Make sure the soup is boiling rapidly
Pour a thin stream of egg into the soup whilst quickly cutting the stream of egg with a pair of chopsticks just before the stream of egg hits the soup
Take care in making sure the egg stream is thin; sometimes lifting the jug and pouring from a greater height can help. A thin stream is important, if it’s too thick you could end up with a floating omelette on top of your soup rather than the streaks of egg you are aiming for.
Brandy is best but white wine or a whites spirit are ok too. In the past I have used sauvignon blanc, riesling, whiskey, vodka and masala with great tasting results; just make sure its of reasonable quality; there is often a good reason why the cheap alcohol is cheap…best not to risk the flavour of your chicken and corn soup to find out.
Not really a substitute, this one is more of a tip or item to note. I always use the cheapest creamed corn you can find in the supermarket. It has less whole corn kernel bits and makes for a more creamy soup. Of course if you like chunky corn bits, by all means pay the extra $$ per can for the fancy brand named creamed corn and its “at least 80%” corn content. However, I’ll stick to my $1/can (sometimes $0.89/can if its on special!) can with 47% corn content.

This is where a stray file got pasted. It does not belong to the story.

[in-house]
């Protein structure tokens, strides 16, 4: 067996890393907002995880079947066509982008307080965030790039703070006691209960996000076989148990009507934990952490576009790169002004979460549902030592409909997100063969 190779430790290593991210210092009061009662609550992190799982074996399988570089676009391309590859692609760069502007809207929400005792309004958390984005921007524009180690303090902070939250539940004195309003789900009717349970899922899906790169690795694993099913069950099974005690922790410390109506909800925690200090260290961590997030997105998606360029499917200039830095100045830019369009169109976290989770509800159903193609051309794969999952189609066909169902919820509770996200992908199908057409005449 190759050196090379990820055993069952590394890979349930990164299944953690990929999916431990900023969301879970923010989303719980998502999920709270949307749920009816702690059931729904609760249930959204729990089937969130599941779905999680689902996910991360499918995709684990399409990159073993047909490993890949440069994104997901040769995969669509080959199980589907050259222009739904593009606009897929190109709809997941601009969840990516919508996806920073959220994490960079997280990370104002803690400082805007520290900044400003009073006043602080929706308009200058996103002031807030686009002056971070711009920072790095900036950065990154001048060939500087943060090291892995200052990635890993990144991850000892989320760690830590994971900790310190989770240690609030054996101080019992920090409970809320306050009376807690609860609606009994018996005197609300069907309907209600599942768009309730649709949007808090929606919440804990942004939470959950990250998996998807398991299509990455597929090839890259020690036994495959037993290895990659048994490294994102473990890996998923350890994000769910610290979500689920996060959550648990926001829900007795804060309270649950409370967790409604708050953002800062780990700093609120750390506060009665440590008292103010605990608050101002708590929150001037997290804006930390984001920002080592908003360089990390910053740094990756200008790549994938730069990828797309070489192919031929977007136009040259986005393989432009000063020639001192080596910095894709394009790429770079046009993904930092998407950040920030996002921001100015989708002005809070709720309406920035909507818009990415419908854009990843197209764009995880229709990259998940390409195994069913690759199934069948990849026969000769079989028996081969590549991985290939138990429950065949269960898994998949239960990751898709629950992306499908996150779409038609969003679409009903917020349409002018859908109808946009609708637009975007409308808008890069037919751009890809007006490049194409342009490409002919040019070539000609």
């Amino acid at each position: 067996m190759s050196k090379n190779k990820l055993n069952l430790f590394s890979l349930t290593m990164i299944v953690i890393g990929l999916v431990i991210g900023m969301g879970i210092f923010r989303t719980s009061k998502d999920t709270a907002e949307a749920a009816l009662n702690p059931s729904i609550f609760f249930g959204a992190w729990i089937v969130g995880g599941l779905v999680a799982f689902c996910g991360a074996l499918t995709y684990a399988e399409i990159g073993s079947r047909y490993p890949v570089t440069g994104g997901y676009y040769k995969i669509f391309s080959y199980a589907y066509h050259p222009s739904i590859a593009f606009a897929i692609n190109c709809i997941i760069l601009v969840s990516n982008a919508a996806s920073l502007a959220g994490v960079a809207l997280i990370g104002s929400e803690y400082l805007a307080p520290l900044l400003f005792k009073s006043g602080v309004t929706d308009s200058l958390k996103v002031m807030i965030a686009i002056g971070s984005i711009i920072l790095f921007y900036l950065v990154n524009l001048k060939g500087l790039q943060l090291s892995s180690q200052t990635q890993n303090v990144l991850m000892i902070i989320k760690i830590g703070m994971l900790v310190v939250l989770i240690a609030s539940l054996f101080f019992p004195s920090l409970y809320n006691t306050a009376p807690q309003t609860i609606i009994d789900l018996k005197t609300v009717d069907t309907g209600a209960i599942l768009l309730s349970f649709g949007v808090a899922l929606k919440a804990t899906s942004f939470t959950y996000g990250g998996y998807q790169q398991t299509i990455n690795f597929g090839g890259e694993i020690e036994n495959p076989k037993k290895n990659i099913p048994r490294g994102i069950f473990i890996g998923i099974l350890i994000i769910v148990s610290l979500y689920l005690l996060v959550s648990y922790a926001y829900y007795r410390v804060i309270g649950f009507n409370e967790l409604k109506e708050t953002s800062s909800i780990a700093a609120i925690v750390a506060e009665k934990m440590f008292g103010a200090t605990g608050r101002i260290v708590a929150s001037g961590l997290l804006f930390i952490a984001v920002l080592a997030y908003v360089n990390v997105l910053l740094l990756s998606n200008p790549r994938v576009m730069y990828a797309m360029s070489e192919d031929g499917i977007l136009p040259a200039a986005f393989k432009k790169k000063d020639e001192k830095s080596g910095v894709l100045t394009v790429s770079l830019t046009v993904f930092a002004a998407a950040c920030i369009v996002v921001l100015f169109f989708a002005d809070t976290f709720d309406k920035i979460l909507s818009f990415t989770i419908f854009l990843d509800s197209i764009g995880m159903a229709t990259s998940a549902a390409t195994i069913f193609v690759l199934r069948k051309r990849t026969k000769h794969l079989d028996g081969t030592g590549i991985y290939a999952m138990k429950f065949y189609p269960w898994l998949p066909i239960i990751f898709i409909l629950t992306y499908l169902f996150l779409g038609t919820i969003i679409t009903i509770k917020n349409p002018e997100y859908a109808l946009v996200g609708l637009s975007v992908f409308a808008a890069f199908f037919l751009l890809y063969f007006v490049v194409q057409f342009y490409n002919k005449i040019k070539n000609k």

HOW TO FREEZE INGREDIENTS FOR EMERGENCY MEALS
I mentioned at the start of this post that I almost always have the ingredients to make this soup in my freezer and pantry so it’s often something I make when my day has got away from me or I simply need a quick meal.
First of all I remove the meat off the chicken thighs, discarding the skin and keeping the bones. I freeze the bones with the required ginger, garlic and bay leaf in a freezer proof container.
I cut up the meat as required, put it in another freezer proof container with all the marinade ingredients. Give it a good mix around then freeze.
When it comes to making the soup, just heat a pot of water, add the bones straight from the freezer with a good amount of salt and pepper. Boil/simmer for 30 minutes. Remove the bones and other stock bits. Making sure the stock is boiling rapidly, add the marinated chicken from frozen – use a fork or chopsticks to break up the meat as it thaws and cooks. When boiling again, add the creamed corn. Bring to the boil again, then add the drop egg. Add extra salt and pepper to taste. Soup done, serve with toast.